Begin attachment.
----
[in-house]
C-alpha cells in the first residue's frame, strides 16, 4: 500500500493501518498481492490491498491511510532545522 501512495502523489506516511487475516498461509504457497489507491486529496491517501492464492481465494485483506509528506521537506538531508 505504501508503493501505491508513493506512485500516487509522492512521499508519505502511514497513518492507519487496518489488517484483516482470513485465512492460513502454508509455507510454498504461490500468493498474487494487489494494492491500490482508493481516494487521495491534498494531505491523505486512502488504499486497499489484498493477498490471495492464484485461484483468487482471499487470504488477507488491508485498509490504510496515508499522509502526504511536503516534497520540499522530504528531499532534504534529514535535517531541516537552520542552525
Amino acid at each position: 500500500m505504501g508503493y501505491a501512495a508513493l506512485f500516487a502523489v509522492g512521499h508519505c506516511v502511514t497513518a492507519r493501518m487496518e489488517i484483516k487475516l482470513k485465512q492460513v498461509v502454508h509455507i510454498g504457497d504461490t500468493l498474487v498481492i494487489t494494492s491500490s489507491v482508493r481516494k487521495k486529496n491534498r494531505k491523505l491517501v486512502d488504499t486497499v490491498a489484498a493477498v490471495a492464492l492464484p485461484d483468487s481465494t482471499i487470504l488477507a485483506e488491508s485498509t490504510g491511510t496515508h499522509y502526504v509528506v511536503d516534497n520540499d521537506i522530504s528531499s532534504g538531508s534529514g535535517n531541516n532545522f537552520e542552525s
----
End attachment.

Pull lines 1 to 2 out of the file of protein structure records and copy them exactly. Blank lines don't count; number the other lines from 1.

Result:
[in-house]
C-alpha cells in the first residue's frame, strides 16, 4: 500500500493501518498481492490491498491511510532545522 501512495502523489506516511487475516498461509504457497489507491486529496491517501492464492481465494485483506509528506521537506538531508 505504501508503493501505491508513493506512485500516487509522492512521499508519505502511514497513518492507519487496518489488517484483516482470513485465512492460513502454508509455507510454498504461490500468493498474487494487489494494492491500490482508493481516494487521495491534498494531505491523505486512502488504499486497499489484498493477498490471495492464484485461484483468487482471499487470504488477507488491508485498509490504510496515508499522509502526504511536503516534497520540499522530504528531499532534504534529514535535517531541516537552520542552525